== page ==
In his award, Rand chastised Ford for treating its workers as a commodity but he also condemned the communist and radical elements of the UAW that played a role in the strike. Unions were obligated, for Rand, to function as a democracy, to hold strike votes, and to abide by the law. This was the framework of “responsible unionism” that struck a compromise between the interests of employers and organized labour. Most importantly, he recognized the social good of unions and saw them as a critical counterweight to the power of employers. By the early 1980s, the so-called “Rand Formula” was entrenched in labour legislation across all Canadian jurisdictions.

The Right organizes around RTW

Organized opposition to dues check-off gained momentum in Canada around the mid 1980s. For instance, the right-wing National Citizens Coalition (NCC) financed the case of an Ontario college instructor who challenged the right of his union to use dues for political activities. Ultimately the Supreme Court ruled in favor of the union in the landmark Lavigne v. OPSEU decision of 1991, upholding the constitutionality of the Rand Formula, dues check-off and union political expenditures.

By the mid-1990s, a more explicit RTW movement gained momentum in Western Canada. In 1995, the Alberta Legislature voted to convene a Joint Review Committee to look at the implications of RTW. Unions, labour relations experts, policy makers, and business groups all provided testimony and written submissions for consideration. The Committee’s final report recommended unanimously against the introduction of RTW in that province for a number of reasons, namely that there was no conclusive evidence that this type of legislation would have any effect on the number of work stoppages or Alberta’s overall economic competitiveness.

In neighbouring Saskatchewan, a Sask Party MLA introduced Bill 218 “An Act respecting the Right to Work (RTW) in the Province of Saskatchewan”  in 1998. Three years later, representatives from the U.S.-based RTW Employee Legal Defense Foundation made an appearance in the province after the SEIU organized workers at a DirecTel call centre in Saskatoon (Haiven 2003). Manitoba Premier Gary Filmon and the province’s labour minister, Vic Toews, introduced Bill 26 in 1996, which originally threatened automatic dues check-off. The Manitoba Federation of Labour attacked the legislation as RTW. In Ontario, RTW gained traction around the same time in right-wing political and media circles as the province’s unions and community organizations launched a series of one-day general strikes in a failed bid to halt Premier Harris’s sweeping legislative assaults on labour, women, the poor and the welfare state.

Finally, in 1999, the anti-union movement picked up steam with the formation of B.C.-based Labour Watch, headed by former Future Shop and Wendy’s manager, John Mortimer. Labour Watch’s board is populated by representatives from notoriously anti-union organizations like Merit Contractors Association, along with a handful of service-sector business associations. Mortimer boasts of his ability to keeping workplaces “union-free” through decertification (Labour Watch & National Right to Work). (Keep in mind that it is illegal / an unfair labour practice for managers to intervene or assist decertification efforts.) Modelled on the National Right-to-Work Committee in the U.S., Labour Watch was created to function as a representative of business interests but disguised as an workers’ rights organization. Fueled by corporate donations, Labour Watch has worked to shape public discourse around unions and organized labour, and has been instrumental in framing the “force union dues” narrative. Through public opinion polls and strategically published Labour Day reports, Labour Watch has provided considerable reference material for policy makers across Canada to use in their campaigns to shift the balance of labour law against unions and workers.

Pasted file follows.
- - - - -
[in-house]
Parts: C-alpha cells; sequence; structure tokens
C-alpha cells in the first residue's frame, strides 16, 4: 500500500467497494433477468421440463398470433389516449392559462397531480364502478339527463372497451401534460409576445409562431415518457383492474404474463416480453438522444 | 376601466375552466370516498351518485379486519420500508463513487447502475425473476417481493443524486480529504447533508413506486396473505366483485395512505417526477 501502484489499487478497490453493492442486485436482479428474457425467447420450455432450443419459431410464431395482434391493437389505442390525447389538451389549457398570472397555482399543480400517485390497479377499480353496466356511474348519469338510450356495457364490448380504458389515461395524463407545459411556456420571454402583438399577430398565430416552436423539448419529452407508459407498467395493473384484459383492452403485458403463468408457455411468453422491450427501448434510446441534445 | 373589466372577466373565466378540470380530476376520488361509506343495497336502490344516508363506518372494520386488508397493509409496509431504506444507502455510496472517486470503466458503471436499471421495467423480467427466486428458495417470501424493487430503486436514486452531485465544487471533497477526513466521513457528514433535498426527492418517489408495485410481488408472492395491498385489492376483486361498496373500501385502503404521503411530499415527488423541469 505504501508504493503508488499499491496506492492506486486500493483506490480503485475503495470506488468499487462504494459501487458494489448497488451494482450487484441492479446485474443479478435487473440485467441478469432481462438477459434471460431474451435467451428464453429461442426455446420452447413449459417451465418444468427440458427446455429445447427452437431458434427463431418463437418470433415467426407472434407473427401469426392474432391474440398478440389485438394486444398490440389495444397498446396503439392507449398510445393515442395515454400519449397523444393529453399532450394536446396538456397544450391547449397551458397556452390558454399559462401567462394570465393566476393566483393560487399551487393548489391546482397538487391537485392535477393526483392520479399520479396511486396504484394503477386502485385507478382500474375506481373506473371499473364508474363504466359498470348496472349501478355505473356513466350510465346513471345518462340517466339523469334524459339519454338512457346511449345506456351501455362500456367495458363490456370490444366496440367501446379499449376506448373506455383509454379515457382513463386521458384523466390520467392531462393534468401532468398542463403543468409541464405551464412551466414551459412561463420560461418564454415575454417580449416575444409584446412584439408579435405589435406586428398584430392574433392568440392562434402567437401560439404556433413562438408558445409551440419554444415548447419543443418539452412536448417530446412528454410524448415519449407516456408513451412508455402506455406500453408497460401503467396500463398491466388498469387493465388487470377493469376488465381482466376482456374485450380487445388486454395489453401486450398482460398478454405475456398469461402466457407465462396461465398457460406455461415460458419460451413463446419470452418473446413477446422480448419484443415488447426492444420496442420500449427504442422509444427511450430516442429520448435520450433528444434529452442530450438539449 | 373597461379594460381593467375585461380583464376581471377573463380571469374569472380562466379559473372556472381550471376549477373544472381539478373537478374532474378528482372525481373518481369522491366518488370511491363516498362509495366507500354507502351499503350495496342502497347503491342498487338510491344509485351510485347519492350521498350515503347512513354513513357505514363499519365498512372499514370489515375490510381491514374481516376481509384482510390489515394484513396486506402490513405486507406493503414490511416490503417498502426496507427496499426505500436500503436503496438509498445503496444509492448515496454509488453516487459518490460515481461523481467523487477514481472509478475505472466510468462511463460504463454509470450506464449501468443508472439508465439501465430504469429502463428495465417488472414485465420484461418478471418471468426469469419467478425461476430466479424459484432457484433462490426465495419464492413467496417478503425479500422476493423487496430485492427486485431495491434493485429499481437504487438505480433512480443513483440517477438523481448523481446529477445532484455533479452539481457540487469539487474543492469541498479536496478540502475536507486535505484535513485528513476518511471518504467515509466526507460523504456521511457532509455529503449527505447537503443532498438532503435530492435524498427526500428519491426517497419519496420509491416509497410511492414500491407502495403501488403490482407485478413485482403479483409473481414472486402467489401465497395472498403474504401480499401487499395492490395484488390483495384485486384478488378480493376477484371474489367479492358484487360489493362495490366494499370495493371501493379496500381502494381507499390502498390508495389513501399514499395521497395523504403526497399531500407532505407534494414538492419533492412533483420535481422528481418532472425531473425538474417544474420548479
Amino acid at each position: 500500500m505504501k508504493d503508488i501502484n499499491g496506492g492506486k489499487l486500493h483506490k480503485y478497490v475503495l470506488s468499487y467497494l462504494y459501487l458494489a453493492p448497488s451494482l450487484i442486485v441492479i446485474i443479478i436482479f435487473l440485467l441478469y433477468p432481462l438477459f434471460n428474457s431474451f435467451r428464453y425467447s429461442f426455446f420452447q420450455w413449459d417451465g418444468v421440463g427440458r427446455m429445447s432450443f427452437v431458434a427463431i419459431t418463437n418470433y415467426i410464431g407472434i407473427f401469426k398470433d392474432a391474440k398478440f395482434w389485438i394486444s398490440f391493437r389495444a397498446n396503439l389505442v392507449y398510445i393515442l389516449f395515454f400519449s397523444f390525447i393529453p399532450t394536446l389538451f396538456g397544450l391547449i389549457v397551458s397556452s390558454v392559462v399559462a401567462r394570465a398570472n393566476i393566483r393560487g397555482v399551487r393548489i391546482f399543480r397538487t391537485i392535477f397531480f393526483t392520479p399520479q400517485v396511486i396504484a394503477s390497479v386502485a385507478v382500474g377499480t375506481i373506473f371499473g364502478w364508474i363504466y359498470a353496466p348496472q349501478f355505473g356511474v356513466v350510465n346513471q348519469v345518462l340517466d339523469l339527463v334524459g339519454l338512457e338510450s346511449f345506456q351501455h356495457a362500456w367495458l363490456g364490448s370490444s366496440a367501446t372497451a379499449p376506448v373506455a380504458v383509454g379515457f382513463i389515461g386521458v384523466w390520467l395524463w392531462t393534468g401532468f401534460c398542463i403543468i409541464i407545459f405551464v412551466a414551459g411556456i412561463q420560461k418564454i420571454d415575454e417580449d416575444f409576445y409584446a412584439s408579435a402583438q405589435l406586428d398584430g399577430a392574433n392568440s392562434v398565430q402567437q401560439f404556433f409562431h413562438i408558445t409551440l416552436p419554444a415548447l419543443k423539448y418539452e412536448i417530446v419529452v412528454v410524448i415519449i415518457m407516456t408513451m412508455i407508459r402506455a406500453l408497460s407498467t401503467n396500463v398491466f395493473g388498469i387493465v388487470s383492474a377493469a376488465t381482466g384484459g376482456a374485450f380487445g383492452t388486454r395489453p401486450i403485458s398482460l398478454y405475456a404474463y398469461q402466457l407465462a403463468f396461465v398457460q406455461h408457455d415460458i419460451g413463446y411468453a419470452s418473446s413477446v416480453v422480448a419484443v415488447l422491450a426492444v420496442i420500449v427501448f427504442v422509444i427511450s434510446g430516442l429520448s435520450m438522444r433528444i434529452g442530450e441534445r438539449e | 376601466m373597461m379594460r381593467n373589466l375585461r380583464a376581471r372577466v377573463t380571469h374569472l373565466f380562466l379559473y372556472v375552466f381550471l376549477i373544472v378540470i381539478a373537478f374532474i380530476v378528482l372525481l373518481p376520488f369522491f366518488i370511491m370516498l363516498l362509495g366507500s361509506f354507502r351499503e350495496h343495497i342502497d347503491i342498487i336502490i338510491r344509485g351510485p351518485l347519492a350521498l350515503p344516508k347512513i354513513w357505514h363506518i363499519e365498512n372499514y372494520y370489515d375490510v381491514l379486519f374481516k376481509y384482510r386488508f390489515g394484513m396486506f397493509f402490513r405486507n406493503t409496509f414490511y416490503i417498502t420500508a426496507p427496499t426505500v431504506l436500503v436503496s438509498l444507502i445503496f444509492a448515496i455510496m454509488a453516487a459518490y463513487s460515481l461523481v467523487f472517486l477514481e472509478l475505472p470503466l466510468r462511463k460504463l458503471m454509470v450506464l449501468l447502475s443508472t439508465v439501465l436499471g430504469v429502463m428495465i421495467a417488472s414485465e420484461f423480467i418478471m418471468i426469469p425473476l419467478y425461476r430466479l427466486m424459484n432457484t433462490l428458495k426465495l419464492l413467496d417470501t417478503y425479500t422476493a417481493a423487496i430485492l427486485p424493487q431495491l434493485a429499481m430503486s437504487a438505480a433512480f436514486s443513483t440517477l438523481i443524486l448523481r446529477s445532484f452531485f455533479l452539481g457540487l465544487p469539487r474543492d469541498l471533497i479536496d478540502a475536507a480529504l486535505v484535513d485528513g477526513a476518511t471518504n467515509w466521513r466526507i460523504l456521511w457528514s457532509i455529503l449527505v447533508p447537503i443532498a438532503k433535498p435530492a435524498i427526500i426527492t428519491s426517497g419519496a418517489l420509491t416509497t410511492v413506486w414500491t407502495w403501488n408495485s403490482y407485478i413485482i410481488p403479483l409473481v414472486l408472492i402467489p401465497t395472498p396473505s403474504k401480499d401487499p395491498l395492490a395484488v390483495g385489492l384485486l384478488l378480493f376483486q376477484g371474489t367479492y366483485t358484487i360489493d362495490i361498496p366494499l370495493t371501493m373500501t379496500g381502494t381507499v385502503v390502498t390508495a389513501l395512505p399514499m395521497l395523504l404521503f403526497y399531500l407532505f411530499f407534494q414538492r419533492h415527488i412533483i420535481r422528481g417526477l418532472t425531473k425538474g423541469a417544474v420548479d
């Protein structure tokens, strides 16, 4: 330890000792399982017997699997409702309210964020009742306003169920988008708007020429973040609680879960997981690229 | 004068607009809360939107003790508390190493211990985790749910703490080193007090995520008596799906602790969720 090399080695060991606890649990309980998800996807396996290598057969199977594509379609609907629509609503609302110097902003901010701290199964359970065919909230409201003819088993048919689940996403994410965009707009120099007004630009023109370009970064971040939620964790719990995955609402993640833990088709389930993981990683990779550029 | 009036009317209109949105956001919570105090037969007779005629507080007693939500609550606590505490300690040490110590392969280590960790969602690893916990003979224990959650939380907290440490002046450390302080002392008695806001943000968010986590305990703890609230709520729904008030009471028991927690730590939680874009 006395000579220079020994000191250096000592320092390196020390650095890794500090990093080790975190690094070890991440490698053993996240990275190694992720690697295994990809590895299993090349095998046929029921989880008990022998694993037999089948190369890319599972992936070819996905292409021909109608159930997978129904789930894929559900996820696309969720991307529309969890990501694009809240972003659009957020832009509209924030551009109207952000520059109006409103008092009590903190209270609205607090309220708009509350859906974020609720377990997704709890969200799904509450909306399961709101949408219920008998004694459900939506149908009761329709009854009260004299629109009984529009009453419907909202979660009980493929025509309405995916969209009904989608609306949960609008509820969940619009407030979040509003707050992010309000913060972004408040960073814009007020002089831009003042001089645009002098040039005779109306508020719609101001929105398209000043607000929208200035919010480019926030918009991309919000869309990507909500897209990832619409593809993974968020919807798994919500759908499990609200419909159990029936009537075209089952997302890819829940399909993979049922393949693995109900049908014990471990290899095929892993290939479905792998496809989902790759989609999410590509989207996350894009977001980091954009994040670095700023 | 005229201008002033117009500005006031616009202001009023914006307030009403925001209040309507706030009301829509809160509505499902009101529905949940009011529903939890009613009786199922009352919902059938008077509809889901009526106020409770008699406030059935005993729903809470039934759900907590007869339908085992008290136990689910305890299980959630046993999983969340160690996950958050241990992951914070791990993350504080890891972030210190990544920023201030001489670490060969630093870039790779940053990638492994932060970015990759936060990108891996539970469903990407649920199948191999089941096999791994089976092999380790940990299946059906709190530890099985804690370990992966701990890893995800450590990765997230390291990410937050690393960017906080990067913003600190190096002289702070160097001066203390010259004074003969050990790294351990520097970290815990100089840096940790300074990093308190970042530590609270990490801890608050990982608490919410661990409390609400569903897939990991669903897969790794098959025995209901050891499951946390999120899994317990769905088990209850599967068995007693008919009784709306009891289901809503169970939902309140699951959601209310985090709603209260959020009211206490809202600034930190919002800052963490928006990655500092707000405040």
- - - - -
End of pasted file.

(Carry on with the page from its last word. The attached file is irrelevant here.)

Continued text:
Fraser falls flat: The facts & fiction of RTW

Recently, Canada’s most prominent corporate-funded think tank, the Fraser Institute, published a report describing the positive effects “worker choice laws” would have in B.C. and Ontario. The Institute parrots much of the conclusions and methods deployed by its counterparts in the U.S., even though there is no solid evidence supporting the claim that RTW has any net benefit for an economy. In fact, research from as early as the 1950s shows little correlation between RTW and any economic effect, save for small, short-term variations in stock value. And this was only because of speculation that union density would be affected by the new legislation . A Fortune magazine report published in 1957 even showed that RTW laws had little effect on overall union strength, according to a poll it conducted with employers and union leaders. What we know is that wages and benefits are, on average, 16% lower in RTW states.

we align ourselves with prevailing suspicions that the battle for right-to-work laws is one of symbol rather than substance

Writing in the Journal of Political Economy in 1975, two scholars put it best when they concluded, “we align ourselves with prevailing suspicions that the battle for right-to-work laws is one of symbol rather than substance” (Peterson and Lumsden 1975). One of the most recent and authoritative backgrounders on RTW, published by the Congressional Research Service in the U.S., concludes that “there is no straightforward way to measure how RTW laws affect other outcomes”, such as employment and economic growth. In other words, it’s impossible to identify what differences between RTW and non-RTW states are attributable to respective union security laws, rather than labour force characteristics, industry makeup, tax policies, and other features of a particular jurisdiction. Even the Fraser Institute report agrees that “correlation is not causation” when it comes to drawing conclusions about the effects of RTW legislation on employment. The Institute also cites material as favourable to RTW when the original authors render contradictory findings!

So, when it comes to facts, the RTW proponents in Canada are running on empty. And, as findings since the 1970s have concluded, talk of right-to-work is more about shifting public opinion on unions than anything else. It’s also clear that the RTW movement is spearheaded by the business lobby and their supporters in the legislature. To this point it’s useful to unpacked the policy platform on labour law reform designed by Ontario’s Progressive Conservatives.

In part two of the series, we look at the development of anti-union policy in Ontario and discuss the implications for unions and union strategy.